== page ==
However, plasmid DNA is responsible for the killer phenomenon in the yeast Kluyveromyces lactis by coding for a killer toxin, which kills cells lacking the plasmid (cells hosting the killer plasmid are immune to the toxin). These plasmids reside in the cytoplasm and have an expression system independent of both nucleus and mitochondrion. K. lactis plasmids can be transferred to other yeasts (including Saccharomyces cerevisiae), conferring the killer/immunity phenotype. This shows that the plasmids are autonomous replicons, which can be expressed, in a wide range of host yeasts. The K. lactis killer plasmid toxin is chemically and functionally different from a killer toxin produced in S. cerevisiae, which is encoded by a double-stranded RNA (dsRNA) virus.

Virus‑like particles (VLPs) have been observed in electronmicrographs of many fungi. They are very similar in appearance to small spherical RNA viruses, but there is little evidence that these particles are effective in hypha‑to‑hypha infection. Many of the observed VLPs are presumably degenerate or defective viruses that can only be transmitted by hyphal fusions. No vectors are known for fungal viruses; transmission seems to depend on hyphal fusions. Unexpectedly, virus infections of fungi usually cause no recognisable phenotype. The exception is a mycovirus of Agaricus bisporus, which causes La France disease and ruins the crop. Diseased crops contain three virus particles and require up to 10 different RNA molecules to produce infective particles; as though some are defective viruses and others are helper viruses, or perhaps different viruses perform complementary, but essential, functions.

S. cerevisiae also harbours five retrovirus‑like elements, Ty1 to Ty5 as transposons able to integrate into the nuclear genome by targeting particular chromatin structures. The first cytoplasmic plasmid to be observed is the so-called two‑micron DNA of Saccharomyces (Ty1). The name refers to the contour length of the circular DNA molecules in electronmicrographs; it has a base composition similar to nuclear DNA and quite different from mtDNA. There can be 50 to 100 two‑micron DNA molecules per diploid cell, amounting to something like 3% of the nuclear DNA. The two-micron DNA molecules are transmitted to buds independently of both nuclei and mitochondria. The two‑micron circular DNA carries inverted repeat sequences at either end of two different unique sequence segments; this structure implies that it inserts itself as a whole into the yeast chromosome.

So far we have described nucleic acid molecules that encode features segregating in the cytoplasm. In the final decade of the twentieth century, however, great attention was given (and continues to be given) to a proteinaceous hereditary element, called a prion protein. The attention devoted to prions derives from their ability to cause diseases in mammals: scrapie in sheep, bovine spongiform encephalopathy (BSE) in cattle; and in humans, kuru and, most important recently, new variant Creutzfeldt-Jakob disease (nvCJD). In these cases, the pathogenic agent is a variant of a normal membrane protein (the prion protein) that is encoded in the mammalian genome. The variant prion protein folds abnormally and in addition causes normal prion proteins to fold abnormally so that the proteins aggregate in the central nervous system and cause the encephalopathy. Fungi also have prion proteins.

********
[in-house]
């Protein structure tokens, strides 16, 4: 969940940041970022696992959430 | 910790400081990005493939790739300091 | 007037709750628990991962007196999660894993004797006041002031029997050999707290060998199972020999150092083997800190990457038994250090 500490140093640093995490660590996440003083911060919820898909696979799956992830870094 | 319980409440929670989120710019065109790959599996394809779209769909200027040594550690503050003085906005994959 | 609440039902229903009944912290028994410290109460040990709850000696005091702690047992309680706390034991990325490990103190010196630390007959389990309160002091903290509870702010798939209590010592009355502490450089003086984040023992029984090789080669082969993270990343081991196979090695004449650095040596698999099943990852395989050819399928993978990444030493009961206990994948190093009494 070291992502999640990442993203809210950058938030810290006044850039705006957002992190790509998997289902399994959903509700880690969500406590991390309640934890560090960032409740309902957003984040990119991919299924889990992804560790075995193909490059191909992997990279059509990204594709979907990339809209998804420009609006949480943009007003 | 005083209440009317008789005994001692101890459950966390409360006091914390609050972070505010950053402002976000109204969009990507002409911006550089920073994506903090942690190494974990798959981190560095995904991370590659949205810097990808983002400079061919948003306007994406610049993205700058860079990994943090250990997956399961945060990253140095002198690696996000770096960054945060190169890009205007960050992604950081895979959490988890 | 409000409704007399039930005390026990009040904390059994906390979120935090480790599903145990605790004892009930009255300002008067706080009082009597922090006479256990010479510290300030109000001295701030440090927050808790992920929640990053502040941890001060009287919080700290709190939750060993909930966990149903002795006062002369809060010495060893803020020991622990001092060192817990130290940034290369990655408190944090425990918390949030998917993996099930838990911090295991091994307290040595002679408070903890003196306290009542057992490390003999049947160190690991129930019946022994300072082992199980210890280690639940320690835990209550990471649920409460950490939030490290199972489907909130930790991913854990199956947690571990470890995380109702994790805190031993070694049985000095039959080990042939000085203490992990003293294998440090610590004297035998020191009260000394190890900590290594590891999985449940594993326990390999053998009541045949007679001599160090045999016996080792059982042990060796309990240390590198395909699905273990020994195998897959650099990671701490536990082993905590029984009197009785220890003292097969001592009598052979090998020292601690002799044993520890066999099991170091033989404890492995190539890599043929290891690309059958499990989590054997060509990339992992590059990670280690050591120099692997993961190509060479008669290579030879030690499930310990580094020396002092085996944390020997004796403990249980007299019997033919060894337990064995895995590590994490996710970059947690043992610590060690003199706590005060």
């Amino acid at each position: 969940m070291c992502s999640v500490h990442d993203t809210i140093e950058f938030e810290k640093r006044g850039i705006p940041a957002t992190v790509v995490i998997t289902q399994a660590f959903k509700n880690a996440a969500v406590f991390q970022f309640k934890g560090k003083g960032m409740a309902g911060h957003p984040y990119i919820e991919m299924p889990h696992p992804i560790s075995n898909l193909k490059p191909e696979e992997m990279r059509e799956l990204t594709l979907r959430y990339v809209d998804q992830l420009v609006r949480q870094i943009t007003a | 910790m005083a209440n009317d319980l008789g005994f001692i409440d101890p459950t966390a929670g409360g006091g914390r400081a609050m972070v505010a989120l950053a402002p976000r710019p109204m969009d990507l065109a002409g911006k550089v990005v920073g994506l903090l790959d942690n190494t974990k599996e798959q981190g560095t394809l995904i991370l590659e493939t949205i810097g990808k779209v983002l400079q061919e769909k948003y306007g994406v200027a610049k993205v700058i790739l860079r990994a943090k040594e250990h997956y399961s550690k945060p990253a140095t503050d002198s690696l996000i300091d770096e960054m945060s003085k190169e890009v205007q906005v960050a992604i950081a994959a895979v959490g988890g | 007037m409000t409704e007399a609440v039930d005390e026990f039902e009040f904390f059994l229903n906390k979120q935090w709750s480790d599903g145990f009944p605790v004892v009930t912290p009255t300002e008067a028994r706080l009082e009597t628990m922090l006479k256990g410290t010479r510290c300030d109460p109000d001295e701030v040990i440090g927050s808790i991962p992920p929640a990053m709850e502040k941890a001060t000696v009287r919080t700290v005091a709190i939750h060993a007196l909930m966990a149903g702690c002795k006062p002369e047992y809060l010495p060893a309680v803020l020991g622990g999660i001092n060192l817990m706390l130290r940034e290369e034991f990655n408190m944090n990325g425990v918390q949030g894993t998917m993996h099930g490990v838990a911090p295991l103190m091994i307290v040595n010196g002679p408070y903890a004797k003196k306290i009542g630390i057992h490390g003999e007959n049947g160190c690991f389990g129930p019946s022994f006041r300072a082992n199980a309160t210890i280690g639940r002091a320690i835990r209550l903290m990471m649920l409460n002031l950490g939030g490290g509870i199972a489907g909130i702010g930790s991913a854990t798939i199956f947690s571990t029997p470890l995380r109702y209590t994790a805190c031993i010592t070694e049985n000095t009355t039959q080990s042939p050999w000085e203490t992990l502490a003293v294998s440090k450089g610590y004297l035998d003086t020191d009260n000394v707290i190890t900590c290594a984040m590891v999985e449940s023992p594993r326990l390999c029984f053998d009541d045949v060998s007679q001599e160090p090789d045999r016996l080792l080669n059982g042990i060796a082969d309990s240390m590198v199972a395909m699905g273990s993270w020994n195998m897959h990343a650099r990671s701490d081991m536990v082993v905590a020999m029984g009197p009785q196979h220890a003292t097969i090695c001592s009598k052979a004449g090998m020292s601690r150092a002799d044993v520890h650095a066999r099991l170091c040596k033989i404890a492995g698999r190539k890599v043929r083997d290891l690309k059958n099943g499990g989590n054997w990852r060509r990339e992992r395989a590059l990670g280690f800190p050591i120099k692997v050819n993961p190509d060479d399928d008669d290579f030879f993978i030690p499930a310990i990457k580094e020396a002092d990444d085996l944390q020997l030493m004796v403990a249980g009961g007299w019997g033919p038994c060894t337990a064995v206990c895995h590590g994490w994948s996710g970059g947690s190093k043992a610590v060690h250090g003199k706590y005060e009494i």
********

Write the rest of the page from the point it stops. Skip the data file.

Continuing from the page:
We have already referred briefly to the infectious het-s phenotype of Podospora anserina as a prion protein. Another candidate is the PSI+ form of the Sup35p protein in Saccharomyces cerevisiae. Sup35p is an essential yeast protein involved in the termination of translation. In the PSI+ state, Sup35p adopts a structural conformation that causes it to direct the refolding of native molecules into a form that can aggregate into filaments of discarded nonfunctional protein. This depletes the cytoplasm of functional translation terminator and results in translation errors. This is the PSI+ phenotype, which is inherited by daughter cells following budding and is infectious following cell fusion, in which case it propagates by autocatalytic conversion of the normal form of the protein. The part of the Sup35p protein that makes it a prion (the prion determining domain) is a glutamine/asparagine-rich amino-terminal region that contains several oligopeptide repeats. Removal of these repeats eliminates the ability of Sup35p to propagate PSI+, and expanding the repeat region increases the spontaneous occurrence of PSI+. Although deleting the analogous repeats from BSE prion protein does not prevent prion propagation and transmission in experimental mice, expansion of the repeat region does increase the spontaneous appearance of spongiform encephalopathies by several orders of magnitude in humans. It is likely that the oligopeptide repeats give the prion protein the intrinsic tendency to acquire a conformation that enables the protein to refold and effectively polymerise with sister molecules. Database searches for regions with amino acid content comparable to the yeast prions has revealed numerous such domains in eukaryotes, but these are lacking from prokaryotes (Silar & Daboussi, 1999; Serio & Lindquist, 2000; Pál, 2001).

Updated December 17, 2016